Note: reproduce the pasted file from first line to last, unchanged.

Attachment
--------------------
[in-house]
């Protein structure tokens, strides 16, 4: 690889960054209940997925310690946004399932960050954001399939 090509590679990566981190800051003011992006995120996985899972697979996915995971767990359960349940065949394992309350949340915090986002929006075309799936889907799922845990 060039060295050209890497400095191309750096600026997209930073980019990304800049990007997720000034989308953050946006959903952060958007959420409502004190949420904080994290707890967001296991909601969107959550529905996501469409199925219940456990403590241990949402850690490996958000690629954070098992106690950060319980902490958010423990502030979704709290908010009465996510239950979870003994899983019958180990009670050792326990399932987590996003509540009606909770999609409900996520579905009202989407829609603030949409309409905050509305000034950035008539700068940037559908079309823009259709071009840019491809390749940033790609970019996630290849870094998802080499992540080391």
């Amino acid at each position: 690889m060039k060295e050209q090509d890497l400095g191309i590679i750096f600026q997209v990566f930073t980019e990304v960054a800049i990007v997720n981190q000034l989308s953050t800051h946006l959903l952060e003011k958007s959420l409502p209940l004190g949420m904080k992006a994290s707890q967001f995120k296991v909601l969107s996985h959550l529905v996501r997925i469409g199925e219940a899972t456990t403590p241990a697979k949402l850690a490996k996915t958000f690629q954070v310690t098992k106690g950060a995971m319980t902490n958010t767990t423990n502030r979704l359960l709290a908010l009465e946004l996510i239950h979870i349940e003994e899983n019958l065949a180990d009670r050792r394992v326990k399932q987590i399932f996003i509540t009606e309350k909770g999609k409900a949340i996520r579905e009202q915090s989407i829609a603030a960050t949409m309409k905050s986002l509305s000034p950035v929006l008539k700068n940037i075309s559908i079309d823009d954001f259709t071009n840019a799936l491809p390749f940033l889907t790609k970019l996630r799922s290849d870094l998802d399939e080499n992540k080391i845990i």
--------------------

[in-house]
């Protein structure tokens, strides 16, 4: 690889960054209940997925310690946004399932960050954001399939 090509590679990566981190800051003011992006995120996985899972697979996915995971767990359960349940065949394992309350949340915090986002929006075309799936889907799922845990 060039060295050209890497400095191309750096600026997209930073980019990304800049990007997720000034989308953050946006959903952060958007959420409502004190949420904080994290707890967001296991909601969107959550529905996501469409199925219940456990403590241990949402850690490996958000690629954070098992106690950060319980902490958010423990502030979704709290908010009465996510239950979870003994899983019958180990009670050792326990399932987590996003509540009606909770999609409900996520579905009202989407829609603030949409309409905050509305000034950035008539700068940037559908079309823009259709071009840019491809390749940033790609970019996630290849870094998802080499992540080391």
């Amino acid at each position: 690889m060039k060295e050209q090509d890497l400095g191309i590679i750096f600026q997209v990566f930073t980019e990304v960054a800049i990007v997720n981190q000034l989308s953050t800051h946006l959903l952060e003011k958007s959420l409502p209940l004190g949420m904080k992006a994290s707890q967001f995120k296991v909601l969107s996985h959550l529905v996501r997925i469409g199925e219940a899972t456990t403590p241990a697979k949402l850690a490996k996915t958000f690629q954070v310690t098992k106690g950060a995971m319980t902490n958010t767990t423990n502030r979704l359960l709290a908010l009465e946004l996510i239950h979870i349940e003994e899983n019958l065949a180990d009670r050792r394992v326990k399932q987590i399932f996003i509540t009606e309350k909770g999609k409900a949340i996520r579905e009202q915090s989407i829609a603030a960050t949409m309409k905050s986002l509305s000034p950035v929006l008539k700068n940037i075309s559908i079309d823009d954001f259709t071009n840019a799936l491809p390749f940033l889907t790609k970019l996630r799922s290849d870094l998802d399939e080499n992540k080391i845990i």